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Telling the world about bugs

Heath Ogden, assistant professor of biology

Insects are an important feature of the arid Colorado Plateau, but previous descriptions of the insects in this area, and more specifically in Capitol Reef National Park, have been very small in scope. A UVU project changed all that by creating a comprehensive brochure to educate park visitors about the park’s many insect varieties.

The UVU Capitol Reef Field Station provided the setting for an opportunity to involve students in hands-on research in one of the most beautiful “classrooms” in the world. Students spent time at Capitol Reef working together in small groups collecting insects during the day with aerial nets, and at night with the help of a very bright mercury vapor lamp insect trap. It is fun to hear the pride in the students’ voices as they explain the project to curious park visitors passing by as they collect insects.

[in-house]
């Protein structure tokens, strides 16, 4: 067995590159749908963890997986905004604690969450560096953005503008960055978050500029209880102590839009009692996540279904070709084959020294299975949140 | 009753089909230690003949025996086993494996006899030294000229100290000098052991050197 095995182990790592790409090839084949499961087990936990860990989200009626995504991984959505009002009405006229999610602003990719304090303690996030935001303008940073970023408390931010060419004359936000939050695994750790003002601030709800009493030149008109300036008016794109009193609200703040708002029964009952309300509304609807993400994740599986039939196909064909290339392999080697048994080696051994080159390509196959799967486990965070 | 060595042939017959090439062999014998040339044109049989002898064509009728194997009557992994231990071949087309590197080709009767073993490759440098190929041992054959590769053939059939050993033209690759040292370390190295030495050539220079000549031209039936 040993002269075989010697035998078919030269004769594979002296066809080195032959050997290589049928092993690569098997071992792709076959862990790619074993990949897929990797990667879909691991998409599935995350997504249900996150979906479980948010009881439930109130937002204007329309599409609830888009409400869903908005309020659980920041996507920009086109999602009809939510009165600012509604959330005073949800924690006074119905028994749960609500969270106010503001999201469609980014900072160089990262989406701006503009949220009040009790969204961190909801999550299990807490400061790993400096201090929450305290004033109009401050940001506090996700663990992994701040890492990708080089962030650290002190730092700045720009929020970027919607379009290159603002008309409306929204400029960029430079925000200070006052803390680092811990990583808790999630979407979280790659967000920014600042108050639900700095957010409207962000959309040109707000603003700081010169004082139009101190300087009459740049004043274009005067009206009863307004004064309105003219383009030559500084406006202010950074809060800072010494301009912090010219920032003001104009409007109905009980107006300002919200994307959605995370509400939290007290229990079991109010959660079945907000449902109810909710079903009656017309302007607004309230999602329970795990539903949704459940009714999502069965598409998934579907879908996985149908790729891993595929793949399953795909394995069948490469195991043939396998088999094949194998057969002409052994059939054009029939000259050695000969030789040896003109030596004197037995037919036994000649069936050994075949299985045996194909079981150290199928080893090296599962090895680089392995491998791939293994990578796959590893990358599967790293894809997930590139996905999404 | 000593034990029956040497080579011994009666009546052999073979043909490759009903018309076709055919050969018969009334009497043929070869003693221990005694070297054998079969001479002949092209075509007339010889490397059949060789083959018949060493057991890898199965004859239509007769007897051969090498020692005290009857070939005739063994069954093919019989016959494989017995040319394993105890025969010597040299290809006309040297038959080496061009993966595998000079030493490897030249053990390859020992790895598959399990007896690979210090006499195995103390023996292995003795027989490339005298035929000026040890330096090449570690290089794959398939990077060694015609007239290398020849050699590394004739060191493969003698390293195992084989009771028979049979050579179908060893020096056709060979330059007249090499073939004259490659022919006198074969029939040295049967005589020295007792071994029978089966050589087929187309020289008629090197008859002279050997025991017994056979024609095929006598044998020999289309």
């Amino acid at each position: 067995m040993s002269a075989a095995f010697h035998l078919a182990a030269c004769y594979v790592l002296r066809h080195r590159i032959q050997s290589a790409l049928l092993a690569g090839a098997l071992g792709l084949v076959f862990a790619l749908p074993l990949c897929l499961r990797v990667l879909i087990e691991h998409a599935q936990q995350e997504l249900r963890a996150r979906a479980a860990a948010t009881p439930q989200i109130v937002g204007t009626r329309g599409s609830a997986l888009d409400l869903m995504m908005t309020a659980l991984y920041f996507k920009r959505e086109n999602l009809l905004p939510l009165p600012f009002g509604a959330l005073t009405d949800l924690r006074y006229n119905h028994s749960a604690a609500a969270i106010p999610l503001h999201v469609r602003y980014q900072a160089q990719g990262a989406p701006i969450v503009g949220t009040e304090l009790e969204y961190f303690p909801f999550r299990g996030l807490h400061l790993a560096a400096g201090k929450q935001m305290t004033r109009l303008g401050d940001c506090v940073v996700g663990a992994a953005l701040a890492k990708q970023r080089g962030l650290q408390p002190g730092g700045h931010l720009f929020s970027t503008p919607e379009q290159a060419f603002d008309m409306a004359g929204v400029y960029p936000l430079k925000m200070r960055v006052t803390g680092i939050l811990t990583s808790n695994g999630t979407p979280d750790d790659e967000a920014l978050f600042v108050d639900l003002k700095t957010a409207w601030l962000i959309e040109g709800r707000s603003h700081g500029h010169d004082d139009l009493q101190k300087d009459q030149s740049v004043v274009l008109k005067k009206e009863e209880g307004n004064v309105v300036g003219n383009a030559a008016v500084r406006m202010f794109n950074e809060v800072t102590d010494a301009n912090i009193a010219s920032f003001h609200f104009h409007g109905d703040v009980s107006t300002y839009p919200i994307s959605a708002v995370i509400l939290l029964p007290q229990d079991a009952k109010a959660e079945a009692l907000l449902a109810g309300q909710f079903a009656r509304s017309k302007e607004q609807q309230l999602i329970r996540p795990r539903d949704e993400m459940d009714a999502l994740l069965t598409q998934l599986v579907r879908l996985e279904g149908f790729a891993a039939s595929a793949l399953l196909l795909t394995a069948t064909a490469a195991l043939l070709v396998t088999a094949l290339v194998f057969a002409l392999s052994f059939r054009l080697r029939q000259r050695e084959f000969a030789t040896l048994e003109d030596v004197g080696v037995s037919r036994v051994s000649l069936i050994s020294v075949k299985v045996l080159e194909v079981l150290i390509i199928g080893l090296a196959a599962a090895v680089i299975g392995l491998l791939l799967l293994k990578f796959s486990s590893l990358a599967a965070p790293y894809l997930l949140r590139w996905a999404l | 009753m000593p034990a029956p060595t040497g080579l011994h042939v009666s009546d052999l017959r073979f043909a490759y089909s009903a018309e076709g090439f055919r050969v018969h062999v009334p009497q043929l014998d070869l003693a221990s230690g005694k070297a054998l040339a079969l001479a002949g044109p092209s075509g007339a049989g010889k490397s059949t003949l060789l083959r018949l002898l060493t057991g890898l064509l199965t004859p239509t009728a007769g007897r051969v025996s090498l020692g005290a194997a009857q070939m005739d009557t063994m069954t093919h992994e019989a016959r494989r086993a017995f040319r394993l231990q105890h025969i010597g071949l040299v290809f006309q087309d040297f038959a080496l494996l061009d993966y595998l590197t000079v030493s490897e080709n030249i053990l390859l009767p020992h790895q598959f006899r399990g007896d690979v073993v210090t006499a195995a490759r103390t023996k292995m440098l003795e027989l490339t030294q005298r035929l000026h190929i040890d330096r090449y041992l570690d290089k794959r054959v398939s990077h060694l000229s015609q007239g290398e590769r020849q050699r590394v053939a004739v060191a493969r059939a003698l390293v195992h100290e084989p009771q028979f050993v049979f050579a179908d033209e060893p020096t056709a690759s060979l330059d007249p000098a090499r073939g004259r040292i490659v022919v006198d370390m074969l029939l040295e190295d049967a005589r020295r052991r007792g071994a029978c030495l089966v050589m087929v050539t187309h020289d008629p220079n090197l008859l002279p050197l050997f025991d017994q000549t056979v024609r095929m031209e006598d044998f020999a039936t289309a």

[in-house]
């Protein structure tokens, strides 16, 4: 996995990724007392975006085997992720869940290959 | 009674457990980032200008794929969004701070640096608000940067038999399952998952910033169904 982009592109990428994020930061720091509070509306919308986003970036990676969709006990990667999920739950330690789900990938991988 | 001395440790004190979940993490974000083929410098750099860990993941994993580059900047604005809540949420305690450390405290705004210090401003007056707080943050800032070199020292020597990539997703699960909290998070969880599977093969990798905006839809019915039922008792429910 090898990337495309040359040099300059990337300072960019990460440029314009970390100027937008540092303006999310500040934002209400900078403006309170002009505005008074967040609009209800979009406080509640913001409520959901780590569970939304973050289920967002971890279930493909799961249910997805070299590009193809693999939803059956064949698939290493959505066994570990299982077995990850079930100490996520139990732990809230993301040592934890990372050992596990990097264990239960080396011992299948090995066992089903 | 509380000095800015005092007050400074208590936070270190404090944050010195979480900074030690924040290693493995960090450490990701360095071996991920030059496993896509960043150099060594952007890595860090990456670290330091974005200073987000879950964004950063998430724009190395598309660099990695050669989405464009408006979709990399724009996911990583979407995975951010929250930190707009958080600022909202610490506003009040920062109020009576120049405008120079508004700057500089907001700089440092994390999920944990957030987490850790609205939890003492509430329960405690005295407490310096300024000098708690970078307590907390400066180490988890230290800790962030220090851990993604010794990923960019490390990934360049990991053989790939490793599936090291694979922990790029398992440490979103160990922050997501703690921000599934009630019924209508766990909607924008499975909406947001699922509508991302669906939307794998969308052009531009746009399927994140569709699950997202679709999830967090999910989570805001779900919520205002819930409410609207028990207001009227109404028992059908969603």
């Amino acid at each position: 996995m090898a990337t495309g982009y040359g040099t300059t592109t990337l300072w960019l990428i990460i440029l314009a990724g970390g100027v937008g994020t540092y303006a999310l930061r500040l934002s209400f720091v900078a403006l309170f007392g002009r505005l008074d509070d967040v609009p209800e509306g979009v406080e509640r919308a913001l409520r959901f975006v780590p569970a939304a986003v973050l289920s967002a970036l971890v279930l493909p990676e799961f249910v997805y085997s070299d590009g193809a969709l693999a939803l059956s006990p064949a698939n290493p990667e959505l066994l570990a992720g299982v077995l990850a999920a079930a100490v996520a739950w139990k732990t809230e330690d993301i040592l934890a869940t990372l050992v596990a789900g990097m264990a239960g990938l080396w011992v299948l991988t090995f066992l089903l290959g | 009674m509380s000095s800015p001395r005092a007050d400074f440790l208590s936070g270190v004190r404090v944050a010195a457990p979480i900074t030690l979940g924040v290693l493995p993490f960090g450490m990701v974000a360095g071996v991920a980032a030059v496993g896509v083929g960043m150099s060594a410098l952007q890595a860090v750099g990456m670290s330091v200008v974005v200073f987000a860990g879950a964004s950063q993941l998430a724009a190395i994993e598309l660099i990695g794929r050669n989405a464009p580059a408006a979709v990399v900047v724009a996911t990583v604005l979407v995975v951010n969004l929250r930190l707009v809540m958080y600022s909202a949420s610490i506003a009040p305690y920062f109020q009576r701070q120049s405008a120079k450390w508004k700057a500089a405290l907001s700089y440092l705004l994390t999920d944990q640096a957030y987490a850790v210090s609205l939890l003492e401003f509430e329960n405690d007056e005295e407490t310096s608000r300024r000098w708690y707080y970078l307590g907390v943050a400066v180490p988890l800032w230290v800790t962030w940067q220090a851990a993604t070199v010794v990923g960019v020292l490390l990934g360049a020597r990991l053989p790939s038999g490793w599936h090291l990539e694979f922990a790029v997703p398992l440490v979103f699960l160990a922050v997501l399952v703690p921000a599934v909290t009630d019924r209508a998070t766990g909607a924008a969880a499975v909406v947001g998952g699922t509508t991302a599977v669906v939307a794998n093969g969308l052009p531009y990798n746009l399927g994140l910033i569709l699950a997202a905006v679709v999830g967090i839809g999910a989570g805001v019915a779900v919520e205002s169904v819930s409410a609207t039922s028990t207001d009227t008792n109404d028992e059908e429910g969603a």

Students then return to the labs in the new science building to undertake the “curation” process, which involves correctly displaying, pinning and labeling the insects. They are creating a permanent collection to share what they have discovered so others can learn from it. This is what science is all about.

Finally, students give presentations about this research at local and national scientific meetings. Additionally, the Ogden Lab is producing an insect field guide to be used by other UVU students and park visitors. Finally, students give presentations about this research at local and national scientific meetings. The project becomes something they each take ownership in, which is what makes it a successful engaged learning experience.

(Read about this story from the perspective of UVU students or community members.)

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